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    MindBullet

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    I think you could argue that Game Pass is as much a mascot for Xbox now as any character they've ever had. The rise of indie games and the shifting nature of exclusivity has put characters as a focus behind making specific games or franchises being available on your platform a bigger selling point.

    I'm sure Microsoft would love it if everyone really fell in love with the Starfield protag or w/e and began associating them with Microsoft instead of Bethesda, but they'd likely slap a Game Pass sticker on their face as soon as possible. Master Chief has kind of been grandfathered in as the Xbox mascot, but it feels like with every game that comes out the more distance they want from him.

    Really, I'd say that Nintendo is the only one of the "Big Three" that cares about mascot characters, and that's only because they've built their entire brand around them. Sony may try to go down that path, but it'd be more about The Uncharted Series Available Only On Playstation and less about bringing out Nathan Drake for another adventure.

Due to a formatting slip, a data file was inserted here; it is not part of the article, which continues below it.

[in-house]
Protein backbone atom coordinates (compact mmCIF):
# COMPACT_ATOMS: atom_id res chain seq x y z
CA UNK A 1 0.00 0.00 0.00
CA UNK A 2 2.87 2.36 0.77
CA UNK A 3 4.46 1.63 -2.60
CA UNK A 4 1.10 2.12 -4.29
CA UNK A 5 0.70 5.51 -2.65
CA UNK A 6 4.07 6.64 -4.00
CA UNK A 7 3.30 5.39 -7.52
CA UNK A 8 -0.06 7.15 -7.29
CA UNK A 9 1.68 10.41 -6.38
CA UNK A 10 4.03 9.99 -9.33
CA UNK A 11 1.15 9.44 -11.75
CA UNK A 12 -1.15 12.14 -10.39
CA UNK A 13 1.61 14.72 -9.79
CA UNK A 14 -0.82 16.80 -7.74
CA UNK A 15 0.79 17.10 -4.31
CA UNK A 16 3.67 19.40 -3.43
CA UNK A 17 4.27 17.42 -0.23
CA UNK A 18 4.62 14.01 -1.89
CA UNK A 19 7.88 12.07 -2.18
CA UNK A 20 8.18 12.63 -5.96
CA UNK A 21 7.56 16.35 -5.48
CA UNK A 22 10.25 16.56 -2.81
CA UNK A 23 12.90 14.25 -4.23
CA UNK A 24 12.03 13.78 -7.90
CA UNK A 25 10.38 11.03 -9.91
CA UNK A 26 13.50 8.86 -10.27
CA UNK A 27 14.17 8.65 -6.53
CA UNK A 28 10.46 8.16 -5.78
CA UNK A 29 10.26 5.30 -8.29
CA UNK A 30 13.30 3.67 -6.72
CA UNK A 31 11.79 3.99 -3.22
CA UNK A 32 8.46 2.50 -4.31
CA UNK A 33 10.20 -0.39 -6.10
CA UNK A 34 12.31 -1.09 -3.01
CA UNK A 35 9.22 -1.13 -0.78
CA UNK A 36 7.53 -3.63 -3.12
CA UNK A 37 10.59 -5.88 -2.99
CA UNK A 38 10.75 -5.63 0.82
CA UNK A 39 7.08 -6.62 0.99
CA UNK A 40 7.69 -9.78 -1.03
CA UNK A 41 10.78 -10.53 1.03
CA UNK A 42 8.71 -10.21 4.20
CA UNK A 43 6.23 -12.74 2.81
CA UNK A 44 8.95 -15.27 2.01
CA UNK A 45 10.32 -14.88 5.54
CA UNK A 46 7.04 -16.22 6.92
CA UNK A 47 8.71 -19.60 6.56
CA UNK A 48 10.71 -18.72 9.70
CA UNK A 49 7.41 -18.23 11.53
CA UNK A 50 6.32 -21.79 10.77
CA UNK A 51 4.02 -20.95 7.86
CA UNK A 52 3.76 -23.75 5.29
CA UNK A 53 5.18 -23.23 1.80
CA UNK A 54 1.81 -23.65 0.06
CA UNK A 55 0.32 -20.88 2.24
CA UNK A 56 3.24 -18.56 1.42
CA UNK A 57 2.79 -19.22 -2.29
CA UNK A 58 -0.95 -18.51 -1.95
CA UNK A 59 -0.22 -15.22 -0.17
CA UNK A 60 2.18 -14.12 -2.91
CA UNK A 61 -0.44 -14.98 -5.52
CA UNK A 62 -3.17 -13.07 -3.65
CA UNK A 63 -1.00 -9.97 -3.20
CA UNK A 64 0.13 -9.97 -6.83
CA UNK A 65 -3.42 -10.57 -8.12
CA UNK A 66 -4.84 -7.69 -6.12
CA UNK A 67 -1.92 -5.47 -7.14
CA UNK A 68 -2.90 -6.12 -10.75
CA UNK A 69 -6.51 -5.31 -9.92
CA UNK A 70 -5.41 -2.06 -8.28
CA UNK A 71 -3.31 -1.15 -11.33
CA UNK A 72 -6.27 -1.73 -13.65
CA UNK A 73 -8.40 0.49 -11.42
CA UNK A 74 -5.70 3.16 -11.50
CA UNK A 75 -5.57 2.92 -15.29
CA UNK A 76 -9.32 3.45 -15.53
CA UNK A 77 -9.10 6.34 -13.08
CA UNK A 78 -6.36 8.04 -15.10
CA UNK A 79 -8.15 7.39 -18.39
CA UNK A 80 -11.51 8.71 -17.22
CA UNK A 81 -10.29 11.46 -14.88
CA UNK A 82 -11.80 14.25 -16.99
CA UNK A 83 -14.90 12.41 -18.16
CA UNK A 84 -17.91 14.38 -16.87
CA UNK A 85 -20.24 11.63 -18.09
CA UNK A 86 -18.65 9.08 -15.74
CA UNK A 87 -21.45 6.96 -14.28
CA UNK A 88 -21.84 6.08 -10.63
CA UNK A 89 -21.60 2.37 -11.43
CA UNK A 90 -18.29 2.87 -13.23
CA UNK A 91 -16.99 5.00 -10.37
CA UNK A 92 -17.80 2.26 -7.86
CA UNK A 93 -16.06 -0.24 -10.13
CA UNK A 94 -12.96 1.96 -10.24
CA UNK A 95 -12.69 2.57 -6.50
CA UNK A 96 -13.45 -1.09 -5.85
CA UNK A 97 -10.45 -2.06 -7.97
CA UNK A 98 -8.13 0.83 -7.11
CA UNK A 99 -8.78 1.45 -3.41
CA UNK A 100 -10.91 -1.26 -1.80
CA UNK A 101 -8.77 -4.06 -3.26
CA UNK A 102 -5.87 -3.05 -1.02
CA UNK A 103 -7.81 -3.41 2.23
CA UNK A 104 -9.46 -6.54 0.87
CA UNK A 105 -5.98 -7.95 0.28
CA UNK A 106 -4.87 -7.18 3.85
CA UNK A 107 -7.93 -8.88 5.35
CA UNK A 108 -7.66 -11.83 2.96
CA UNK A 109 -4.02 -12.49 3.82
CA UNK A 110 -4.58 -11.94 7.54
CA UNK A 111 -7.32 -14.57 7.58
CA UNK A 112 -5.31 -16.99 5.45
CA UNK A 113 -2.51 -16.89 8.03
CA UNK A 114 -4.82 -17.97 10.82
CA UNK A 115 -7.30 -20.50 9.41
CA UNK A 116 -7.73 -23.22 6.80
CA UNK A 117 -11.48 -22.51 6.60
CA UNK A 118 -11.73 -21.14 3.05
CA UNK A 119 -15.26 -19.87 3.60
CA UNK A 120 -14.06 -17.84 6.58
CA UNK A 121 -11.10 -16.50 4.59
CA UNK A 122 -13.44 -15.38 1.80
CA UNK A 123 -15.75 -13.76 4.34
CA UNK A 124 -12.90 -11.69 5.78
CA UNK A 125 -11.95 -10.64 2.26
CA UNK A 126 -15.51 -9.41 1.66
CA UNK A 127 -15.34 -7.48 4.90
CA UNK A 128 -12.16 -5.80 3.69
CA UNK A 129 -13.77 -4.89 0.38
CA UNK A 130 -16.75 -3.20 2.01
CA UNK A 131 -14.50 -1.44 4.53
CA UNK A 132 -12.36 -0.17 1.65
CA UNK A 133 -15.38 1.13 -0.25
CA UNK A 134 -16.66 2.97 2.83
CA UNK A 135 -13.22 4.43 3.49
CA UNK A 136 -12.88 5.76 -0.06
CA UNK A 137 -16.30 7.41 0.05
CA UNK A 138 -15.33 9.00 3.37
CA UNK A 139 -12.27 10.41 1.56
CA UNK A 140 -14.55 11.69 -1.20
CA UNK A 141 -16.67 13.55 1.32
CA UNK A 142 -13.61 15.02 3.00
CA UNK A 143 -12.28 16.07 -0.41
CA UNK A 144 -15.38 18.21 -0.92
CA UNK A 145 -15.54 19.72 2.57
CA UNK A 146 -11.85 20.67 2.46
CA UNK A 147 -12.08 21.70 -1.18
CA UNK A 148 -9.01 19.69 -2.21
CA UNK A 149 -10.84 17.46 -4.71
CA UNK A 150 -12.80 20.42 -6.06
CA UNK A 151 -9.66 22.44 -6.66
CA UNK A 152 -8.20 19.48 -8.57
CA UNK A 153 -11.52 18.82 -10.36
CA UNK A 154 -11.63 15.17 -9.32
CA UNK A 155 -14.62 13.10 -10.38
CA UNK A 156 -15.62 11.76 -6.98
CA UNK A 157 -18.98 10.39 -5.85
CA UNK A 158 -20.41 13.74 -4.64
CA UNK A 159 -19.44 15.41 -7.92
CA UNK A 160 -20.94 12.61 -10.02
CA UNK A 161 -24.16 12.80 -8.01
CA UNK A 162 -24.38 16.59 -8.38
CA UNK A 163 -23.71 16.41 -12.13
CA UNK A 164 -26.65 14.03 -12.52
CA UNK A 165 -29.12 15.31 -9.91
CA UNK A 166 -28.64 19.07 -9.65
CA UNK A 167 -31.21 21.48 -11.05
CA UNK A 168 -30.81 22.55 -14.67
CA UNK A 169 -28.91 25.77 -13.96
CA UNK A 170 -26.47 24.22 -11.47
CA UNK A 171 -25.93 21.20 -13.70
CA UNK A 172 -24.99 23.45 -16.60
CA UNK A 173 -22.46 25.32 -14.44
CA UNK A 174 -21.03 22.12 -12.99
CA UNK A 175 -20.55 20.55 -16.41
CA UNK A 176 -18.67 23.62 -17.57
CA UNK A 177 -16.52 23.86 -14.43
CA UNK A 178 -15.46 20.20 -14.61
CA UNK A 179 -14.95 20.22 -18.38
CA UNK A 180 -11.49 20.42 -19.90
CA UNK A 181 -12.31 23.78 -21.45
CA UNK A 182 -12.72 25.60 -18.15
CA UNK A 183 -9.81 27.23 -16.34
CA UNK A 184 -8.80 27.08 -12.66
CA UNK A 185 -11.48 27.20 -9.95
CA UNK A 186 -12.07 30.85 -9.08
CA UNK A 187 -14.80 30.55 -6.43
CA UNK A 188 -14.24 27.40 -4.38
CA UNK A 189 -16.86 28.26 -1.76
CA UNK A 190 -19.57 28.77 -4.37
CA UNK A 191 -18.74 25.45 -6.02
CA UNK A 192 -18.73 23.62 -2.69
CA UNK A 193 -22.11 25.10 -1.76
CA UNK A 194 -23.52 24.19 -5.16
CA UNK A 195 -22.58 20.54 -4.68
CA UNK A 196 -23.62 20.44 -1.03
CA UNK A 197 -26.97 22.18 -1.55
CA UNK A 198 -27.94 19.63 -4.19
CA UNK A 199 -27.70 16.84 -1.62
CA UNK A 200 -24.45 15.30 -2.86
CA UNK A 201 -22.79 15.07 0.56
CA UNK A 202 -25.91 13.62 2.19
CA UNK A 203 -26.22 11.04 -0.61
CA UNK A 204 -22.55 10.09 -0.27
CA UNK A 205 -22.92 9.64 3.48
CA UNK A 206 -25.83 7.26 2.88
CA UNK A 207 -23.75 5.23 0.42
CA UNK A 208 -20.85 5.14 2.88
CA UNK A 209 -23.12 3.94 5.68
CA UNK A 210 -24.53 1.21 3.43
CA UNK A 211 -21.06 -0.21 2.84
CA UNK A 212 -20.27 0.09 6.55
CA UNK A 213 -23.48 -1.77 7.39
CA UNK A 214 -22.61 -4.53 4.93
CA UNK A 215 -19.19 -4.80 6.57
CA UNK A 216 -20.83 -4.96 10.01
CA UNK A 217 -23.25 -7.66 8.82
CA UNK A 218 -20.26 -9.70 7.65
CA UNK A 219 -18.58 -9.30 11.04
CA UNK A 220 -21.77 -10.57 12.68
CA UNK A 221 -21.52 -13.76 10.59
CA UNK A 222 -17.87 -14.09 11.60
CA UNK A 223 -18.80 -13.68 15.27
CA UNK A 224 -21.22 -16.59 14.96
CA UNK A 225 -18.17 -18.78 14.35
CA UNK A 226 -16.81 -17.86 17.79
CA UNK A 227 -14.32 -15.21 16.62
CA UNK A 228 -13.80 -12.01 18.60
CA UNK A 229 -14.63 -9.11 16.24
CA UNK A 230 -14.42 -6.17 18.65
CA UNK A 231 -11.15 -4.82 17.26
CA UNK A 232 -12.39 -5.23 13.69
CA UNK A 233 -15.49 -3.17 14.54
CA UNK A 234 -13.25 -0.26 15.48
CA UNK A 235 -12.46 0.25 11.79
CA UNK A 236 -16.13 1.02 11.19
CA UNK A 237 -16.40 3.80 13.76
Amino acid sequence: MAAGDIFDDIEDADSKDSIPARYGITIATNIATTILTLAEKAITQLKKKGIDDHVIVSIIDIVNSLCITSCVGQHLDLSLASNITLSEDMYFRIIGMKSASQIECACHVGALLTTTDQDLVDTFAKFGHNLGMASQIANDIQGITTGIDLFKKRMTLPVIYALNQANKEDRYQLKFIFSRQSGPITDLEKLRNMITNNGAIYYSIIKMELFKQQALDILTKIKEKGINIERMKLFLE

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    jagerxbomb

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    I think the success of Smash Bros propels a lot of Nintendo characters to fame. Vinny always says that Smash is how his kids learn about characters from other games.

    Sony's contemporary characters (Nathan Drake, Ellie, etc.) are part of epic stories, which resonates differently than say, that plumber you jumped on the turtles with 30 years ago. I think they are all equally popular but in different ways.

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    elwaldorf

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    I don't think they need characters as much as they need people to associate the Xbox name with franchises. If certain characters become popular, that's more of an added bonus. I think Pokémon and Animal Crossing are great examples of this for Nintendo because everyone knows Nintendo is the only place to play those games. Pikachu became a mascot eventually but Pokémon is not "The Pikachu Game."